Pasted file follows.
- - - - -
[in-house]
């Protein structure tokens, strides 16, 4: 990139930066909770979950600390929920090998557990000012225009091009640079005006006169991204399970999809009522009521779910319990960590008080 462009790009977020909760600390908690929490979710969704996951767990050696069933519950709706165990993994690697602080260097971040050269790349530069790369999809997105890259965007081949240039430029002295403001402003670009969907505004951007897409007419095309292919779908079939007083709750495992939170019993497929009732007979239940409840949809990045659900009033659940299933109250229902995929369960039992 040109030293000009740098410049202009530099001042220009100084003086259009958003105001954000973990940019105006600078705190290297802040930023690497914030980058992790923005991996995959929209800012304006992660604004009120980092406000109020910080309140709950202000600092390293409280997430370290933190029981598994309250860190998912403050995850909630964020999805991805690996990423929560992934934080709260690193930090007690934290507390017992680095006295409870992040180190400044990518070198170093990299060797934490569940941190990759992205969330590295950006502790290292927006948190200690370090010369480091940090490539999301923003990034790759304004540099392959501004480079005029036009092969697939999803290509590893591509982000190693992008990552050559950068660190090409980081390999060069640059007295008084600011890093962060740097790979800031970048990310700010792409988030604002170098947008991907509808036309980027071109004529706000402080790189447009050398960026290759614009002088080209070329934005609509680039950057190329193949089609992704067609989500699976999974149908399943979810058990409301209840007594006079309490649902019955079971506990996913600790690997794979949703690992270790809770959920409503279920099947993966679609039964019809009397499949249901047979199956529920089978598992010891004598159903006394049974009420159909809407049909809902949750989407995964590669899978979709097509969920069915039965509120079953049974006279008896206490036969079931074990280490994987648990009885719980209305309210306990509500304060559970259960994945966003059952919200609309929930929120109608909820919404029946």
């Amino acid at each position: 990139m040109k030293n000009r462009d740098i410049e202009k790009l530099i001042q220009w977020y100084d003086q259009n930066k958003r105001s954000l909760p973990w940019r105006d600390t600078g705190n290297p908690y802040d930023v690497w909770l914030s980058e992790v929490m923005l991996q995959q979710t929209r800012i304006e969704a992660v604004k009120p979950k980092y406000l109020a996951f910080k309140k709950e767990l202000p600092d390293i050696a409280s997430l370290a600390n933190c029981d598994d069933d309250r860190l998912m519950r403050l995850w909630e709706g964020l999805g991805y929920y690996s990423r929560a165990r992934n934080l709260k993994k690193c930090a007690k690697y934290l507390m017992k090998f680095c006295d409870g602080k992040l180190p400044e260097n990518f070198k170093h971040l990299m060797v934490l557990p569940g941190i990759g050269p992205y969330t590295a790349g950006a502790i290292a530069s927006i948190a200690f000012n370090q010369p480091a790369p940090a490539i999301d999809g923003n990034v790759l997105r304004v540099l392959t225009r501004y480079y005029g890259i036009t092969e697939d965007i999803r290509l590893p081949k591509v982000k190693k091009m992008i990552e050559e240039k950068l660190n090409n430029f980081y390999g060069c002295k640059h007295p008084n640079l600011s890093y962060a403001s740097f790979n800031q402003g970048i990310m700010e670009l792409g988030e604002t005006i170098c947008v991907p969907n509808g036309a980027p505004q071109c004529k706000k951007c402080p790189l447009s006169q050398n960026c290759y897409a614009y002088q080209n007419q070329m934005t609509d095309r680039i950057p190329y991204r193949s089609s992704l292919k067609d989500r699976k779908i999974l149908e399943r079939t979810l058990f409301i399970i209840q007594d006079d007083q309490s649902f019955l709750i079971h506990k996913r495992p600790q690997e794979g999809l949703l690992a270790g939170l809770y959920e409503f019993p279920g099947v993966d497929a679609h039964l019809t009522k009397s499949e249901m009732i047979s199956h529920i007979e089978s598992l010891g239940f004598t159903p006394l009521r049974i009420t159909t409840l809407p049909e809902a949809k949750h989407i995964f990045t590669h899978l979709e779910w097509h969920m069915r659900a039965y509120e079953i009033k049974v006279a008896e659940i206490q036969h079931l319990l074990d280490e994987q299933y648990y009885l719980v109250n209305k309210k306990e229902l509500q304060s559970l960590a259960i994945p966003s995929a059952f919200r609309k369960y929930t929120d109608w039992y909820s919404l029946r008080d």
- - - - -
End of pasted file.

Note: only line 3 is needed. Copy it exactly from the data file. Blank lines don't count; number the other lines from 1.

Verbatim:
């Amino acid at each position: 990139m040109k030293n000009r462009d740098i410049e202009k790009l530099i001042q220009w977020y100084d003086q259009n930066k958003r105001s954000l909760p973990w940019r105006d600390t600078g705190n290297p908690y802040d930023v690497w909770l914030s980058e992790v929490m923005l991996q995959q979710t929209r800012i304006e969704a992660v604004k009120p979950k980092y406000l109020a996951f910080k309140k709950e767990l202000p600092d390293i050696a409280s997430l370290a600390n933190c029981d598994d069933d309250r860190l998912m519950r403050l995850w909630e709706g964020l999805g991805y929920y690996s990423r929560a165990r992934n934080l709260k993994k690193c930090a007690k690697y934290l507390m017992k090998f680095c006295d409870g602080k992040l180190p400044e260097n990518f070198k170093h971040l990299m060797v934490l557990p569940g941190i990759g050269p992205y969330t590295a790349g950006a502790i290292a530069s927006i948190a200690f000012n370090q010369p480091a790369p940090a490539i999301d999809g923003n990034v790759l997105r304004v540099l392959t225009r501004y480079y005029g890259i036009t092969e697939d965007i999803r290509l590893p081949k591509v982000k190693k091009m992008i990552e050559e240039k950068l660190n090409n430029f980081y390999g060069c002295k640059h007295p008084n640079l600011s890093y962060a403001s740097f790979n800031q402003g970048i990310m700010e670009l792409g988030e604002t005006i170098c947008v991907p969907n509808g036309a980027p505004q071109c004529k706000k951007c402080p790189l447009s006169q050398n960026c290759y897409a614009y002088q080209n007419q070329m934005t609509d095309r680039i950057p190329y991204r193949s089609s992704l292919k067609d989500r699976k779908i999974l149908e399943r079939t979810l058990f409301i399970i209840q007594d006079d007083q309490s649902f019955l709750i079971h506990k996913r495992p600790q690997e794979g999809l949703l690992a270790g939170l809770y959920e409503f019993p279920g099947v993966d497929a679609h039964l019809t009522k009397s499949e249901m009732i047979s199956h529920i007979e089978s598992l010891g239940f004598t159903p006394l009521r049974i009420t159909t409840l809407p049909e809902a949809k949750h989407i995964f990045t590669h899978l979709e779910w097509h969920m069915r659900a039965y509120e079953i009033k049974v006279a008896e659940i206490q036969h079931l319990l074990d280490e994987q299933y648990y009885l719980v109250n209305k309210k306990e229902l509500q304060s559970l960590a259960i994945p966003s995929a059952f919200r609309k369960y929930t929120d109608w039992y909820s919404l029946r008080d």